The Role of Media in Political Polarization| Inoculation Can Reduce the Perceived Reliability of Polarizing Social Media Content

Isobel Harrop, Jon Roozenbeek, Jens Koed Madsen, Sander van der Linden


Little research is available on psychological interventions that counter susceptibility to polarizing online content. We conducted 3 studies (n1 = 472, n2 = 193, n3 = 772) to evaluate whether psychological resistance against polarizing social media content can be conferred, using the Bad News game, a “technique-based inoculation” intervention that simulates a social media feed. We investigate (1) whether technique-based inoculation can reduce susceptibility to content designed to fuel intergroup polarization; (2) whether technique-based inoculation can offer cross-protection against misinformation techniques that people were not inoculated against; and (3) whether political ideology plays a role in how people engage with anti-misinformation interventions. In Studies 1 and 3 (but not Study 2), we found that technique-based inoculation significantly reduces the perceived reliability of polarizing content and offers partial cross-protection against untreated misinformation techniques. We found no effect for attitudinal certainty and news-sharing intentions. Finally, we report preliminary evidence that people may choose to engage with politically congruent news topics within the intervention.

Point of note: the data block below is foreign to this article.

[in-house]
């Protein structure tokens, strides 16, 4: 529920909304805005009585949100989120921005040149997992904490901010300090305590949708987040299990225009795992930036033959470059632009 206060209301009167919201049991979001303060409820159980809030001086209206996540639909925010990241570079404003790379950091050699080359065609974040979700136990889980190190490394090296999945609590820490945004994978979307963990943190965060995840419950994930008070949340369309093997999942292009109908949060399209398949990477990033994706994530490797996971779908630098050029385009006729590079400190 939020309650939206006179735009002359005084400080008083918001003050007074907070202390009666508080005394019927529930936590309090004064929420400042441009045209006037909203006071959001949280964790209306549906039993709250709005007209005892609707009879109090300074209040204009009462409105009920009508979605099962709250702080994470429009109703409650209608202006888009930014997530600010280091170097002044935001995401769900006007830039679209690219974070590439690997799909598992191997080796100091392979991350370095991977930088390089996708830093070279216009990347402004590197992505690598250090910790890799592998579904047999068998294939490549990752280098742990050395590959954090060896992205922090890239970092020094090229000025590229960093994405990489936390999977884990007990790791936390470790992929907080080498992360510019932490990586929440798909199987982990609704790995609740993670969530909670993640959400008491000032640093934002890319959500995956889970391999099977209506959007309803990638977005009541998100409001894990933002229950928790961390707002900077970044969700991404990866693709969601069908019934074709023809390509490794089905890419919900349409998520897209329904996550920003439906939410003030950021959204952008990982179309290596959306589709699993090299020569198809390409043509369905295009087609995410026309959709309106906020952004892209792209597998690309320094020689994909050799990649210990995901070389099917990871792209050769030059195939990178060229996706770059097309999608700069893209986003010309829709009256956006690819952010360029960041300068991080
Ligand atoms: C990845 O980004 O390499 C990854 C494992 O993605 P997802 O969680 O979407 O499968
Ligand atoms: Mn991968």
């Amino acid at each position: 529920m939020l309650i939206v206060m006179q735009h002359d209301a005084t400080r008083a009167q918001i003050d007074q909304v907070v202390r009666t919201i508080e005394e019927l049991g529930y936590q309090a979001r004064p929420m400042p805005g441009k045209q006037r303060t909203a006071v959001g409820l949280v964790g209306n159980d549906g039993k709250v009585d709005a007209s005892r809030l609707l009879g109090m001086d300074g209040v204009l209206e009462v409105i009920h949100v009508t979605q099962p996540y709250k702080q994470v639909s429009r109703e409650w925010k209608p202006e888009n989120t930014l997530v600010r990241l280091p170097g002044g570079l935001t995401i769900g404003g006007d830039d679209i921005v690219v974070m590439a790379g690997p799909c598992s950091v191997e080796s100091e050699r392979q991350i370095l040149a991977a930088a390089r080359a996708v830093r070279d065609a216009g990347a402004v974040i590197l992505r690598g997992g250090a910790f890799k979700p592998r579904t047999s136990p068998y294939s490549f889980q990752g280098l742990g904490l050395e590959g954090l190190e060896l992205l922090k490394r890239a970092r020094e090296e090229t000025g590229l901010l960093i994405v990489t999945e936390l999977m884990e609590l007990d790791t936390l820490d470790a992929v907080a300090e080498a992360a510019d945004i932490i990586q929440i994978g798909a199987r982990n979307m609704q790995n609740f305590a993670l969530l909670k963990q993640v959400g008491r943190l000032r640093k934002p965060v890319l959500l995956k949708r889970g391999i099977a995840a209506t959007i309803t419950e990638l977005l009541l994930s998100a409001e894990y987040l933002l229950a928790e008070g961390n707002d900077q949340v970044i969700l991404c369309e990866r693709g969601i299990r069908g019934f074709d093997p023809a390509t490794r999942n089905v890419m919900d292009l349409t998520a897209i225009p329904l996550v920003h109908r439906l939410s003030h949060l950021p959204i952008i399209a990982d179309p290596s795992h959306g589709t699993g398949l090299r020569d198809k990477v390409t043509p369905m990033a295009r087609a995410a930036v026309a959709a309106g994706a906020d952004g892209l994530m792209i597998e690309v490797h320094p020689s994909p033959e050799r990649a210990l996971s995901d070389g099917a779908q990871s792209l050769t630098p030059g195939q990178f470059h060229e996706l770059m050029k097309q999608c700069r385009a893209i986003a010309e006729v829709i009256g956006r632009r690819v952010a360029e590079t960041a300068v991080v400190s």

misinformation, polarization, inoculation theory, gamification, social media

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